September 24, 2012

The Big Canyon

In National Lampoon’s Vacation, Clark Griswold calls the Grand Canyon the “biggest God-damn hole in the world.” He’s only half right. At 277 miles long, it is big. Grand Canyon National Park itself covers approximately one million acres and contains several major ecosystems, including five life zones. But, he’s wrong about the “hole” part. The Grand Canyon isn’t a big hole in the ground.

The canyon is actually a huge fissure in the Colorado Plateau that exposes uplifted Proterozoic and Paleozoic strata. Major exposures in the Grand Canyon range in age from the 2 billion-year-old Vishnu Schist at the bottom of the Inner Gorge to the 230 million-year-old Kaibab limestone at the rim. In other words, more than a billion years of history can be seen in a glance.

Over time, two mountain ranges formed here and eroded. An inland sea then covered the area and primitive shellfish fossilized at its bottom, eventually hardening into shale. When the sea disappeared, the region rose again as a high plateau. The Colorado River then went to work, first cutting into the upper layers about 6 million years ago. Inch by inch, it carved through the layered rock until it reached the oldest rocks nearly a mile below the surface.

People have called the canyon home for centuries. The Ancient Peubloans (formerly known as Anasazi) populated the area first, followed by the Cohonina, the ancestors of Havasupai and Walapai peoples that inhabit the area today. Southern Paiutes, Hopi, Navajo and other Native Americans all have connections to the Grand Canyon and its surrounding areas.

Captain Garcia Lopez de Cardenas, under orders of Conquistador Francisco Vazquez de Coronado, led the first Europeans to the canyon’s rim in 1540. More than 200 years later, Spanish soldiers and priests explored the area in multiple expeditions, followed by American trappers and mountain men, who began visiting the canyon in the 1800s. Edward Fitzgerald Beale, superintendent of an expedition surveying a wagon road along the 35th parallel, and his party saw the canyon in 1857. The following year John Strong Newberry became the first known geologist to set foot in the area.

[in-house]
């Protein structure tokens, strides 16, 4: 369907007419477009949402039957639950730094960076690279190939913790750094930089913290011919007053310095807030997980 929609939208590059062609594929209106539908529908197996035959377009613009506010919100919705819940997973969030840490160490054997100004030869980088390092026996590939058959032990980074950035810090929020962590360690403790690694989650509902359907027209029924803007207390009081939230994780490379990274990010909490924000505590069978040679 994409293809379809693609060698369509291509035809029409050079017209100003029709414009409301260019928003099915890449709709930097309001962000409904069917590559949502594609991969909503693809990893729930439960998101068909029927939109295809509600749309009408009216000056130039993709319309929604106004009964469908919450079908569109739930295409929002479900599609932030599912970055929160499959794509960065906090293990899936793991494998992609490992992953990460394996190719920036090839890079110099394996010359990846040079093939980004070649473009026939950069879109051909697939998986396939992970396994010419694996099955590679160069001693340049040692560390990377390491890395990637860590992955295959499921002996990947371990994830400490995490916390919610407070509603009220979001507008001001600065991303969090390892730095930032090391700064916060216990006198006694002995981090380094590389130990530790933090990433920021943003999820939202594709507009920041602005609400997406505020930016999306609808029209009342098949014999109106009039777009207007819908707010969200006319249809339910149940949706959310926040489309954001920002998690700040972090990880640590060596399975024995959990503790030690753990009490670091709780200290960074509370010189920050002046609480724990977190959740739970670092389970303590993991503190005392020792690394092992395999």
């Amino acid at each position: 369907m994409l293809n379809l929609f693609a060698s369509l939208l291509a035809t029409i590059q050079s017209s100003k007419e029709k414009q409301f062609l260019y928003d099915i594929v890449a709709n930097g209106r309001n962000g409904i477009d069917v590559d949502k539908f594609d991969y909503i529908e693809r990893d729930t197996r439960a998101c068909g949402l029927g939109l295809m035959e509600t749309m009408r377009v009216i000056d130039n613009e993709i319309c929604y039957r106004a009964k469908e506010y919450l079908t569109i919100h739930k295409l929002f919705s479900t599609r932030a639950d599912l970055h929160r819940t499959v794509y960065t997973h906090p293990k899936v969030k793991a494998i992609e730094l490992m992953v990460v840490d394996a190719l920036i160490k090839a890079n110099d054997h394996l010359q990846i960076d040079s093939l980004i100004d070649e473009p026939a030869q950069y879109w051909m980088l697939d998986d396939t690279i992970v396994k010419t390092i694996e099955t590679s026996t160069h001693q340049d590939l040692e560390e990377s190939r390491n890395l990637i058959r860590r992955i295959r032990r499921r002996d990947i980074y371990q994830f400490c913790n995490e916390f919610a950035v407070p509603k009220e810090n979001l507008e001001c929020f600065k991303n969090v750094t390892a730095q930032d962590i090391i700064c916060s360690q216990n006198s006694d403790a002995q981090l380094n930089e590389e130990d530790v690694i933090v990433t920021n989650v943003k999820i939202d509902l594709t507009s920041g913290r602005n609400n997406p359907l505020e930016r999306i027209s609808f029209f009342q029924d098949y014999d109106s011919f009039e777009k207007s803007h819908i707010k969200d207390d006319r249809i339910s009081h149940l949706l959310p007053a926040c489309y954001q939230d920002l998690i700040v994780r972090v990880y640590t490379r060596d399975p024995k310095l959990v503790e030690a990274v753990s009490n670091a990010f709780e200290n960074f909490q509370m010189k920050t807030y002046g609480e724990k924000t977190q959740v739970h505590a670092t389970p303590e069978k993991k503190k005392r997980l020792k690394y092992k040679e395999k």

Major John Wesley Powell led the first expedition down the canyon in 1869. Setting out with nine men, he traveled from Green River, Wyoming through the canyon, which until that time was known as “The Big Canyon.” Powell coined the term “Grand Canyon.”

In 1908, the Grand Canyon became an official national monument, and in 1919, it became a national park. More than 5 million people visit Grand Canyon National Park every year to view the spectacular scenery and enjoy its recreational activities. One of the most popular ways to experience it is to hike into the canyon, at least part way. You need to plan to spend the night in the canyon if you plan to hike to the bottom—the National Park Service strongly urges you not to attempt to hike down and back in one day.

You can experience the park from its rim, by car or bicycle (bikes are available for rent), at various viewing points. Or, you can take a mule into the canyon, either part way or to the bottom. You can also raft through the canyon. Tour companies offer trips ranging from half-day to 14-day excursions. Other options include flights over the canyon.

Image Credit: Photos.com

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